Food/nutrition aptitudes and dietary intake among college students and university employees: Effectiveness of a Culinary Boot Camp nutrition education program on improving current state and providing future solutions
Date of Award
Doctor of Philosophy
Food Science and Human Nutrition
Ruth E. Litchfield
As higher education becomes more prominent and prevalent across the country and around the world, its presence influences many individuals in multiple different capacities. The emphasis placed on learning within this setting can be employed not only to improve mental attributes but also physical well-being. A majority of campuses are equipped with expertise and resources to enhance physical well-being and elicit health behavior change among both college students and university employees. As the overall health of these populations continues to decline, particularly in the areas of food and nutrition, it is essential to explore current behaviors as well as identify and develop future strategies that promote physical well-being within the campus setting.
A survey comprised of individual validated and reliable instruments was delivered via online survey software (Qualtrics, Provo, UT) and disseminated as a mass email to all students enrolled at a large land-grant university in the Midwest. Scores from each individual instrument were determined to measure eating competence, food/nutrition aptitudes, and dietary intake within the target population. All data analyses were conducted using Statistical Package for Social Sciences software program (IBM SPSS v24). Descriptive statistics, independent samples t-tests, and correlations were completed to assess various demographic variables, eating competence, food/nutrition aptitudes, and dietary intake among college students. Of those who participated, 615 completed the entire survey and were included in data analyses. Participants categorized as eating competent (n=333, 54%) had significantly higher food/nutrition aptitudes (p<0.01) and superior dietary intake (p≤0.03) compared to participants categorized as eating incompetent (n=282, 46%). All correlations between eating competence, aptitudes, and intake were identified as moderate (r=0.23-0.33) and statistically significant (p<0.01). Outcomes from the survey indicate marginal eating competence, food/nutrition aptitudes, and dietary intake among college students. Results also suggest a positive correlation exists between eating competence and other measured aptitudes and intake within the target population. Future research is warranted to further explore the role of eating competence as well as its connections to other food/nutrition aptitudes and dietary intake among college students.
A nutrition education program, Culinary Boot Camp (CBC), was developed and delivered to students at a large land-grant university in the Midwest. Online surveys (Qualtrics, Provo, UT) composed of individual validated and reliable instruments assessed various food/nutrition aptitudes as well as dietary intake pre- to post- intervention. Again, all data analyses were completed using Statistical Package for Social Sciences software program (IBM SPSS v24). A total of 86 college students participated in CBC, with 71 completing pre-surveys and 46 completing post-surveys. A statistically significant change occurred within several food/nutrition aptitudes (p≤0.05); those with the greatest improvements included cooking skills/attitudes and grocery shopping self-efficacy (p<0.01). Trends towards change were observed within overall dietary intake, with convenience food consumption (p=0.03) and fruit/vegetable servings (p=0.06) changing most pre- to post- intervention. Results from the intervention indicate CBC may be an effective nutrition education program to enhance food/nutrition aptitudes and encourage better dietary intake among college students. Additional research is required to support and establish the positive outcomes and success of CBC.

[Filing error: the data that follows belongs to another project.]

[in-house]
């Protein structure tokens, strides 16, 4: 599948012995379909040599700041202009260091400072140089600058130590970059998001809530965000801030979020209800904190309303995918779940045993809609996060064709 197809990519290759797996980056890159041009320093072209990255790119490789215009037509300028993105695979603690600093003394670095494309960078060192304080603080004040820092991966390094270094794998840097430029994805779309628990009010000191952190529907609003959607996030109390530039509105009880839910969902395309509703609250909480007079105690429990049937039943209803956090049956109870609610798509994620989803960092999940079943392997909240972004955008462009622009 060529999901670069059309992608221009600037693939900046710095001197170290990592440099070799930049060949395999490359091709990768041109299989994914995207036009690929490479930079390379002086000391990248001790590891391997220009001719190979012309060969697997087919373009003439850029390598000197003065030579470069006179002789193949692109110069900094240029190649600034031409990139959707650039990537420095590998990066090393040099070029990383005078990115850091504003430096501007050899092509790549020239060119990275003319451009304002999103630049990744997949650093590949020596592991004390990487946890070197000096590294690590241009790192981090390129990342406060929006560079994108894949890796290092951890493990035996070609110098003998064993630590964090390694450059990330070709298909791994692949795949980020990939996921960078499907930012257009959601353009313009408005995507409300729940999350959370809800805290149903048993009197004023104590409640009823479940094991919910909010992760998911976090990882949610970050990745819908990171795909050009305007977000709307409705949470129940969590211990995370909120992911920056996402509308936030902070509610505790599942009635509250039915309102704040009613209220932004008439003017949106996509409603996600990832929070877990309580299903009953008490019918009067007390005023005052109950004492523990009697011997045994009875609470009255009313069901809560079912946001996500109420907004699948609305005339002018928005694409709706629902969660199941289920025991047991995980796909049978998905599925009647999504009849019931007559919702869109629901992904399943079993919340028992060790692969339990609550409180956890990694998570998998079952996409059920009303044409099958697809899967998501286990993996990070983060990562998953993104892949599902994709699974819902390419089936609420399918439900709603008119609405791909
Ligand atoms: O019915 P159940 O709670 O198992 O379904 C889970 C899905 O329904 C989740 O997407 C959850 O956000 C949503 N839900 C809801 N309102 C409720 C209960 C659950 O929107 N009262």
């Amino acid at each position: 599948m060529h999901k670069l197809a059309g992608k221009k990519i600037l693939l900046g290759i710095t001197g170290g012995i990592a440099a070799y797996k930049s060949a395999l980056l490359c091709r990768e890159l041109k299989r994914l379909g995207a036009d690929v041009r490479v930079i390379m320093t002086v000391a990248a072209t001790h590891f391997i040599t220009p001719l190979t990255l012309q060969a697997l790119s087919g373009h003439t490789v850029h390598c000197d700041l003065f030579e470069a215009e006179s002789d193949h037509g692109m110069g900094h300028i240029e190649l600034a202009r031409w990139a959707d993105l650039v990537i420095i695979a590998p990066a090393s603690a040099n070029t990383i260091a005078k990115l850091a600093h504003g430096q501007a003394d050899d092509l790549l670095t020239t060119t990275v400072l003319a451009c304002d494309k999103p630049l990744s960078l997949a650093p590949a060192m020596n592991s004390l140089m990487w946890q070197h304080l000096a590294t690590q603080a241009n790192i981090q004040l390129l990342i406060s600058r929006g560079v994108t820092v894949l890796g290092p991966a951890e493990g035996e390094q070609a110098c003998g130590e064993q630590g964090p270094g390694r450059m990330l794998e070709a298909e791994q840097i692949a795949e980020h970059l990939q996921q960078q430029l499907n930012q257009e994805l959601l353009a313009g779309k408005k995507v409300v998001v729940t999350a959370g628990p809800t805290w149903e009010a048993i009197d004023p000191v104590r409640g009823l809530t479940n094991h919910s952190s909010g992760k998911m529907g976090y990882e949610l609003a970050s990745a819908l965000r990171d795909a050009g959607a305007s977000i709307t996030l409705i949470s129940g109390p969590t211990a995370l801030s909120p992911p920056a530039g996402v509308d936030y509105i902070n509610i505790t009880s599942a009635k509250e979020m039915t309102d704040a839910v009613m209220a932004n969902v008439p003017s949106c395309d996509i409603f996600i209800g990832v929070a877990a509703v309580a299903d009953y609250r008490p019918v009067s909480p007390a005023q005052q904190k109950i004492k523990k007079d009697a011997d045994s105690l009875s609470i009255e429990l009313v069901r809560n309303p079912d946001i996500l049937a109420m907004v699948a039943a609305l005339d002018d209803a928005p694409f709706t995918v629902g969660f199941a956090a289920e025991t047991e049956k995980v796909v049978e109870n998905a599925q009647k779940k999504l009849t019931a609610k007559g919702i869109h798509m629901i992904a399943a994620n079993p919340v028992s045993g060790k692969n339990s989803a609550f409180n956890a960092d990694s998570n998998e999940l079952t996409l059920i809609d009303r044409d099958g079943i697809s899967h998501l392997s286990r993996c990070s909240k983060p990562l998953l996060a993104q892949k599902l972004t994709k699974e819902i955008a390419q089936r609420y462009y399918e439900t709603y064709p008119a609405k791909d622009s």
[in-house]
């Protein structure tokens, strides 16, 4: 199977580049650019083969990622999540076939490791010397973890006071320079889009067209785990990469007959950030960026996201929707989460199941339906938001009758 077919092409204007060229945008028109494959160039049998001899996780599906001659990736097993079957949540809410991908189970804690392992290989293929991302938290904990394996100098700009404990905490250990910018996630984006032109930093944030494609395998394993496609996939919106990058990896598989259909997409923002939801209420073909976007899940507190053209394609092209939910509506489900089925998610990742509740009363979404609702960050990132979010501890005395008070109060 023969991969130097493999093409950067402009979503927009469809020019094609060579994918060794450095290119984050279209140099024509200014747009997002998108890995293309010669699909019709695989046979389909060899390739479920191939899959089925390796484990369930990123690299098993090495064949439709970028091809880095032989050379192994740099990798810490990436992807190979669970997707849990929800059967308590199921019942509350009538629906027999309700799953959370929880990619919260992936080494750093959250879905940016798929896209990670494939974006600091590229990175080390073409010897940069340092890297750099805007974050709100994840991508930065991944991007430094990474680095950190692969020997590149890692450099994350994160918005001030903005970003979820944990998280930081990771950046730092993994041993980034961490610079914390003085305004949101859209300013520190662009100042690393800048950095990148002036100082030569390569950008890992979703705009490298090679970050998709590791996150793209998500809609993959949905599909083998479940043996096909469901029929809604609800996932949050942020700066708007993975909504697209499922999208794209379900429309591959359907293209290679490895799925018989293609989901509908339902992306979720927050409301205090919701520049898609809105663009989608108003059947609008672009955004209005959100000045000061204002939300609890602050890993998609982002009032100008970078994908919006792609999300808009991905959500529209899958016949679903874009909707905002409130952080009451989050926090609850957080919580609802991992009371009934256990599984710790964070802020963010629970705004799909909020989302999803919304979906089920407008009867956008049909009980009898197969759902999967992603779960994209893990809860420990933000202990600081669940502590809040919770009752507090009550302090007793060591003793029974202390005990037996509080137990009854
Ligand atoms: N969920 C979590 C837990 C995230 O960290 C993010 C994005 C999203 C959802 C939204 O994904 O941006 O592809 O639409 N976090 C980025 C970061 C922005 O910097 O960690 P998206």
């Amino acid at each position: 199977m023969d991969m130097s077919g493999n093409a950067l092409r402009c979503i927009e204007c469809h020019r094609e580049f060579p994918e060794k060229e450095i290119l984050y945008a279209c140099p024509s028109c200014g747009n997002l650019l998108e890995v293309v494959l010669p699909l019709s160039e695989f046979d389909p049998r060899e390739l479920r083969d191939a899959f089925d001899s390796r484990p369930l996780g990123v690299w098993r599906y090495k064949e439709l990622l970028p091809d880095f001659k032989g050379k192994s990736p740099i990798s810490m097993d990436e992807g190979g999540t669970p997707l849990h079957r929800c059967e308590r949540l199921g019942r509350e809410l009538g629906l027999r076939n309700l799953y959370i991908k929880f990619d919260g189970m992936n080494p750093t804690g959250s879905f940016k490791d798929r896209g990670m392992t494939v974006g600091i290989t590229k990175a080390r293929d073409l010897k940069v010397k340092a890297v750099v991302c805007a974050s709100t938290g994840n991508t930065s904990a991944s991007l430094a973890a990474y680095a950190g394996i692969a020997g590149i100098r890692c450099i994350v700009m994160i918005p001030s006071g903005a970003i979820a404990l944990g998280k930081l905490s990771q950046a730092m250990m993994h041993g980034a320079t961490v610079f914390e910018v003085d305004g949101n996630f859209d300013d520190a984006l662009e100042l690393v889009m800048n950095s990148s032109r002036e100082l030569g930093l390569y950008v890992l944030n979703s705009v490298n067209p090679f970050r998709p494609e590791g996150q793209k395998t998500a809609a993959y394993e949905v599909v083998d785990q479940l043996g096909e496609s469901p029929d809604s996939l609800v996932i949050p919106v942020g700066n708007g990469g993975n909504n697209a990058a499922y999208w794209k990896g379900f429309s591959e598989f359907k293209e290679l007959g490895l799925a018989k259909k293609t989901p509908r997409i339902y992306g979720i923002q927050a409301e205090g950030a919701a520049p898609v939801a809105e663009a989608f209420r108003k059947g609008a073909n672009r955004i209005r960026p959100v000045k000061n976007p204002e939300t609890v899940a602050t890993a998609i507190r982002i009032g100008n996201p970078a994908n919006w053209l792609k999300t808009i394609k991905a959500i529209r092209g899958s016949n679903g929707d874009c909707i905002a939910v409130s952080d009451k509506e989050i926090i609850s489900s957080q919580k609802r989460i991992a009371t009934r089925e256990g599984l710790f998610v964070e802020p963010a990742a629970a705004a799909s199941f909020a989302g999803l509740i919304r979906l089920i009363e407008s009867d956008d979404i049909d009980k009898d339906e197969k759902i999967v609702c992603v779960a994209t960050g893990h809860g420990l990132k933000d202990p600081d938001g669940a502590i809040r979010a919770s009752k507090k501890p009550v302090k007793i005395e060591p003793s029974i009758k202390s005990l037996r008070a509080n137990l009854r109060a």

College Students vs. University Employees
The nutrition education program CBC was developed and delivered to students and employees at a large Midwestern land-grant university. Online surveys (Qualtrics, Provo, UT) served as the primary evaluation tool to examine participant food/nutrition aptitudes and dietary intake pre- to post-intervention. Again, Statistical Package for Social Sciences software program (IBM SPSS v24) was used for all data analyses. Of the 86 student/92 employee participants, 71/66 completed pre-surveys and 46/50 completed post-surveys. Most student aptitudes demonstrated statistically significant improvements (p≤0.05), while trends towards improvement (p≤0.10) were observed within intake measures. All aptitudes and most intake measures improved significantly among employee participants (p≤0.02). All participants demonstrated the greatest improvements in cooking skills/attitudes and grocery shopping self-efficacy pre- to post-intervention (p<0.01). Employees exhibited significantly greater improvements (p≤0.02) in almost all food/nutrition aptitudes, but most dietary intake improvements were comparable between the two participant groups. Results from the intervention suggest CBC is an effective nutrition education program to develop food/nutrition aptitudes and promote better dietary intake among university students and employees alike. Future research is recommended to further investigate the impact of CBC on food/nutrition aptitudes and dietary intake across diverse populations, both on- and off-campus.
Jessica Rose Szczepanski
Szczepanski, Jessica Rose, "Food/nutrition aptitudes and dietary intake among college students and university employees: Effectiveness of a Culinary Boot Camp nutrition education program on improving current state and providing future solutions" (2019). Graduate Theses and Dissertations. 17577.